For instance, if you take a sip of your beer without first clinking your glass with everyone else, you are deemed “thirsty” and must down your drink immediately. If anyone wants to take a sip, they must clink glasses with everyone beforehand. Trouble is, when your glass is clinked you must also drink. The result is a very fast rate of drinking.

The situation is worsened by the fact that the beer cans are small and ice is added to the drink. It makes you think that you couldn’t possibly be that pissed and you probably can drive your moto home. You are wrong. It is time to get a sober friend to drive you home, bumping and hiccuping all the way.

Nathan Thompson

6 thoughts on “6 Reasons to Leave the Expat Bubble and Live in a Khmer Village

  1. Steve Reply

    Great article. But I have to ask, how do you spend your days? Do you work there? Why did you chose the village you went too?

  2. Nathan Reply

    Thinking of jumping ship, Steve? I’m a freelance writer and volunteer for an NGO (teaching english, computer skills, bit of organising etc.) which I why I ended up living in a village

  3. barman Reply

    as a true 440 patriot, I would be interested in some commentary about village lasses, and how they interact with barang that live in the village and in what interesting ways you are propositioned

  4. Daria Reply

    “The massive lack of sugar and fat in the Khmer village diet.” – So not true. Its crazy how much sugar and msg they use in every single dish they cook.

    (Trust me, have been living in a Khmer village now for about 8 months.)

  5. runner Reply

    the amount of sugar and fat I see in dishes sold on the streets of sihanoukville doesn’t make me think there’s any less palm sugar or vegetable oil in the villages. for months I ate breakfast in psar leu but I can’t stand the sugary diet anymore. the amount of sugar in rice noodles or short noodles and splashing it all down with sugar cane juice or iced coffee with sweet milk made my teeth hurt very badly. when I came home I had to brush teeth again. are barangs overreacting? no, just look how bad the teeth of locals are, you’ll even see kids with black teeth. and their parents surprisingly asking “you can brush child’s teeth?”.

    and I gained 9kg in a year. the khmer-style shop on the road where I buy rice and water even sells shortening. don’t know what that is but in europe we didn’t buy (or made on a farm) anything less unnatural than margerine, but here they seem to cook with it. oh, and the amount of coconut milk and its fat used…. I got the biggest shock when I weighed on a scale in a hospital. I thought it was broken.

    I tried to sleep on the floor on a japanese/korean style thin mattress but after two weeks of waking up more tired than rested and neck or back pain, I have decided to buy a supersoft italian mattress. if I can weld without eye protection and not get blind like khmer workers do, or sleep on the floor and feel well rested, that would be great but I cannot even drive anymore without polarized sunglasses or stuffing my ears with cotton to prevent hearing loss from wind noise. what? never seen a deaf person? I’ll protect myself cause when I’m 60 I don’t want someone to shout to have a conversation with me.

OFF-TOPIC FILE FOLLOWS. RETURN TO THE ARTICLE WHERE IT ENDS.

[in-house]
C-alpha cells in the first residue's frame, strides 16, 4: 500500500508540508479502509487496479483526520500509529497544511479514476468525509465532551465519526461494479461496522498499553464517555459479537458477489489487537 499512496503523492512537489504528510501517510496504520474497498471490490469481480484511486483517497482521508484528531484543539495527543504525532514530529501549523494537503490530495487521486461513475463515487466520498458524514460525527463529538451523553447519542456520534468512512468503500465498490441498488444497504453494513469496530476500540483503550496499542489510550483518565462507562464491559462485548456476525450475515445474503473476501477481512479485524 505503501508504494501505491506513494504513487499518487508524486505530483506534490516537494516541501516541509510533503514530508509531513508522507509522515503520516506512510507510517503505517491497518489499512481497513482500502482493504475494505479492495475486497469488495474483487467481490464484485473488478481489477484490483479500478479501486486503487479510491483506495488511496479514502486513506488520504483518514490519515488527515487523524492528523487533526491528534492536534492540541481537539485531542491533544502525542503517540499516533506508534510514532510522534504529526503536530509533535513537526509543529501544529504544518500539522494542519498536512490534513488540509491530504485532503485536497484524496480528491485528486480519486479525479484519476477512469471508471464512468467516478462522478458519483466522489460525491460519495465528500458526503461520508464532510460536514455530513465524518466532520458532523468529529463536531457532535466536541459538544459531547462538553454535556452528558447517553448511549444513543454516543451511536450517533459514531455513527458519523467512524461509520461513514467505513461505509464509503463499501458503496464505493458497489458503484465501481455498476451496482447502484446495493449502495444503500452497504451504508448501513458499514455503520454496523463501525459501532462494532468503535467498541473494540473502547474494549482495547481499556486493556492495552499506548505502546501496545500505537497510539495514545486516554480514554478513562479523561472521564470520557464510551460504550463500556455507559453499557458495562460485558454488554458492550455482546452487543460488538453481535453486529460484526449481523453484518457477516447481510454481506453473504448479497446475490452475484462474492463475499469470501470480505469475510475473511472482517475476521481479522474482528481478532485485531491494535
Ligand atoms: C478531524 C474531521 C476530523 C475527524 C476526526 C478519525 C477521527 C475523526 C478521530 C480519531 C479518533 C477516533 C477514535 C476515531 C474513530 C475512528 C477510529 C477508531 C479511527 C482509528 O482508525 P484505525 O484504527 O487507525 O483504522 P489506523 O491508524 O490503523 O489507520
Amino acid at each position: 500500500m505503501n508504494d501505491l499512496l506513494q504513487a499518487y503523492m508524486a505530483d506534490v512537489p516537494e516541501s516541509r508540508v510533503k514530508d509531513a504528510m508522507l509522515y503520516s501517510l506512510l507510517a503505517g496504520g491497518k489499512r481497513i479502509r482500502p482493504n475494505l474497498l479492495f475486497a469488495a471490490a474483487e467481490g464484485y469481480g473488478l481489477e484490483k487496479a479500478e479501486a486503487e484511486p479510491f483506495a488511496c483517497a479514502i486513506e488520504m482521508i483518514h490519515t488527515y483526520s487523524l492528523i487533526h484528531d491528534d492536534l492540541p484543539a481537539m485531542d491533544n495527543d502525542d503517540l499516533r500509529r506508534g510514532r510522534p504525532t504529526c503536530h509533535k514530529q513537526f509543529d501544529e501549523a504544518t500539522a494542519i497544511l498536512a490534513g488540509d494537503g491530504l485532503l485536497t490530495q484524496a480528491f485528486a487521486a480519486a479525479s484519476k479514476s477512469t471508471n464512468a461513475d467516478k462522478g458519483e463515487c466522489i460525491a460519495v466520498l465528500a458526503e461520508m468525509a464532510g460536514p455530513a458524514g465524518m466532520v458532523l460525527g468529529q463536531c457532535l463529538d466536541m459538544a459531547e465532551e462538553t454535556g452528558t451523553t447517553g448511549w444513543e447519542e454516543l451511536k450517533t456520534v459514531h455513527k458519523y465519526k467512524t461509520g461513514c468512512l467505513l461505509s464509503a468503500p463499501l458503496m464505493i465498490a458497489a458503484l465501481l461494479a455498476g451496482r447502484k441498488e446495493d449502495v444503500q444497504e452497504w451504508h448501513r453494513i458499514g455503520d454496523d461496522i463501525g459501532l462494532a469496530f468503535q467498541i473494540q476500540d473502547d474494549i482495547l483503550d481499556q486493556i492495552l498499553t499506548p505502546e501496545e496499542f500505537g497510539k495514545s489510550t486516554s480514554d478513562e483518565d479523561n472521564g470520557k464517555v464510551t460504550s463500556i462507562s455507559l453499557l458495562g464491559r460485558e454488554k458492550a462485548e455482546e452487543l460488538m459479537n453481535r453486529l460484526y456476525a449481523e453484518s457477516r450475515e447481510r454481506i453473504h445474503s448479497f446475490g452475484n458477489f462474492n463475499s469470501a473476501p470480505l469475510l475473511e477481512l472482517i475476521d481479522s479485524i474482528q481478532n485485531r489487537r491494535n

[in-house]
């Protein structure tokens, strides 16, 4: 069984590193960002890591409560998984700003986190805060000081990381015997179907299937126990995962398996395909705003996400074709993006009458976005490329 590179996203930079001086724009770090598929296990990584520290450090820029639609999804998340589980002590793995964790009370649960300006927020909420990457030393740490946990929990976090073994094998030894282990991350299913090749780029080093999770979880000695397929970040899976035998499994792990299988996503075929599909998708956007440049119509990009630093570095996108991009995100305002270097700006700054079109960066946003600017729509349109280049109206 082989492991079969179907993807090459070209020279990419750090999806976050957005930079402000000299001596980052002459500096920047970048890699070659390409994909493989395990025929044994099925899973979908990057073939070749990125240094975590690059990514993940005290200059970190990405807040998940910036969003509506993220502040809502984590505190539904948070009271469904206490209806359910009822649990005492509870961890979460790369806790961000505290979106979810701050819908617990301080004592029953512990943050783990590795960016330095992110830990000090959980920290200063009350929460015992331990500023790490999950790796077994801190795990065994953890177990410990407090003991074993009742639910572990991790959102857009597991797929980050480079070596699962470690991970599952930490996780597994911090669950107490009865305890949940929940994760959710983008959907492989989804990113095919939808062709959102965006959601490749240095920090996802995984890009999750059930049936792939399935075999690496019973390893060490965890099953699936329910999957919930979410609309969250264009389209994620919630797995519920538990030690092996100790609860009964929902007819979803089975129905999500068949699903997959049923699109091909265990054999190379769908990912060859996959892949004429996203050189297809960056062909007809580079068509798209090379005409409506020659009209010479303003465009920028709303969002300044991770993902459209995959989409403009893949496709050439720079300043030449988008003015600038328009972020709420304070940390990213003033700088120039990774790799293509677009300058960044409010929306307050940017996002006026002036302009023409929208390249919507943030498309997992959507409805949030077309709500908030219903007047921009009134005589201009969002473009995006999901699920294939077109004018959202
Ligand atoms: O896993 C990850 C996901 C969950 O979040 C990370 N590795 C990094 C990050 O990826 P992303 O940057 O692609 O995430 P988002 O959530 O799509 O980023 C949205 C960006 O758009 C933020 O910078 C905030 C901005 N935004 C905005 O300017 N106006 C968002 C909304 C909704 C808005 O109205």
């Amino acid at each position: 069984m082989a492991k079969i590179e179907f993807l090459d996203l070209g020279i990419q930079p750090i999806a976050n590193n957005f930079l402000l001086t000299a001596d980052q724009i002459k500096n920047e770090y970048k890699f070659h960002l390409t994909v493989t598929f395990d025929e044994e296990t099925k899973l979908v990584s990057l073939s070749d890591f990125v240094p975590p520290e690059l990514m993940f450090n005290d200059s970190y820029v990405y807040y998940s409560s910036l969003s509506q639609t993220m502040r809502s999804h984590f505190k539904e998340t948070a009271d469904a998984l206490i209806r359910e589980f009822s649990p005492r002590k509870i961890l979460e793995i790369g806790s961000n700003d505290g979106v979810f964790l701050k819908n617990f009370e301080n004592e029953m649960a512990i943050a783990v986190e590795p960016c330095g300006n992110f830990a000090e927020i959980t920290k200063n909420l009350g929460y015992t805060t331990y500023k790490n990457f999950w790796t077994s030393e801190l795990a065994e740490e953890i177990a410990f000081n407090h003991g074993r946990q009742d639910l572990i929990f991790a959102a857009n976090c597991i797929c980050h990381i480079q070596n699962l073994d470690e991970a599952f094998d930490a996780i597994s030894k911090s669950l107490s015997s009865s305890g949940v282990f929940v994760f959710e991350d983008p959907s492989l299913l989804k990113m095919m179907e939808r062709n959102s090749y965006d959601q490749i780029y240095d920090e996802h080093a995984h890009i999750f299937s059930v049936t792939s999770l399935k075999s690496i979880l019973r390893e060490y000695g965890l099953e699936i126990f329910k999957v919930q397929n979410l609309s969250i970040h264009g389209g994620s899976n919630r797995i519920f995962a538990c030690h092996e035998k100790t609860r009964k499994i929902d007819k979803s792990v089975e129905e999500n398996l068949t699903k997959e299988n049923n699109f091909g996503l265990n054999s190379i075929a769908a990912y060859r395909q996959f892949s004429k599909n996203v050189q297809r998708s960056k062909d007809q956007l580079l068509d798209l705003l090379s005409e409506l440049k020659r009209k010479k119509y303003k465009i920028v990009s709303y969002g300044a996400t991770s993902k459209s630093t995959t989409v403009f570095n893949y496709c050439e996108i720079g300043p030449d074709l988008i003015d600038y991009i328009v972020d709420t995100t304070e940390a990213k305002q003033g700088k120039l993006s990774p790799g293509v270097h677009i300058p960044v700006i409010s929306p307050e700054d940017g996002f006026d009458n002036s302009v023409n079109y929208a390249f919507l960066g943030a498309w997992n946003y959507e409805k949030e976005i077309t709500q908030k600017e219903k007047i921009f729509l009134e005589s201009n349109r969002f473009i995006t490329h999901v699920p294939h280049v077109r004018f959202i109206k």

and it would be great if the bubble wouldn’t exist at all. after two years an intelligent person like me still cannot speak khmer nor do I know who serey mun is. well the locals are partially responsible too. it’s not like they know the numbers of most popular streets in pp nor do they know who is a Cambodian space project. the mental differences are breathtaking. I open the gates every morning to go out, they think it’s for cows to come in and eat flowers in the garden. yes, I do believe the translations of my trusted friend. a worker comes asking what medication doctor prescribed for his infertility and I read it’s for vaginal infections. don’t know if he ever took the pills. I buy a big bike for strengh, durability and comfort on roads (cause scooters have a crappy suspension), but all I hear from khmers is “how much?”. isn’t anyone interested in horsepower or tubeless tire? nope, a big bike to them is all about showing off. you’ll see khmer kids on KTM race bikes with the rustiest chain you’ll ever see. they don’t mind if it snaps one day, it’s all about showing how rich they are. I spray it regularly with a chain wax and stay modest.

    Cambodia is good for a vacation but if you prefer walkable sidewalks, insulated houses that don’t make you sweaty in afternoon heat and restaurants with clean toilets, then it’s best to stay in your own paradise in the west or down under.

Leave a Reply

Your email address will not be published. Required fields are marked *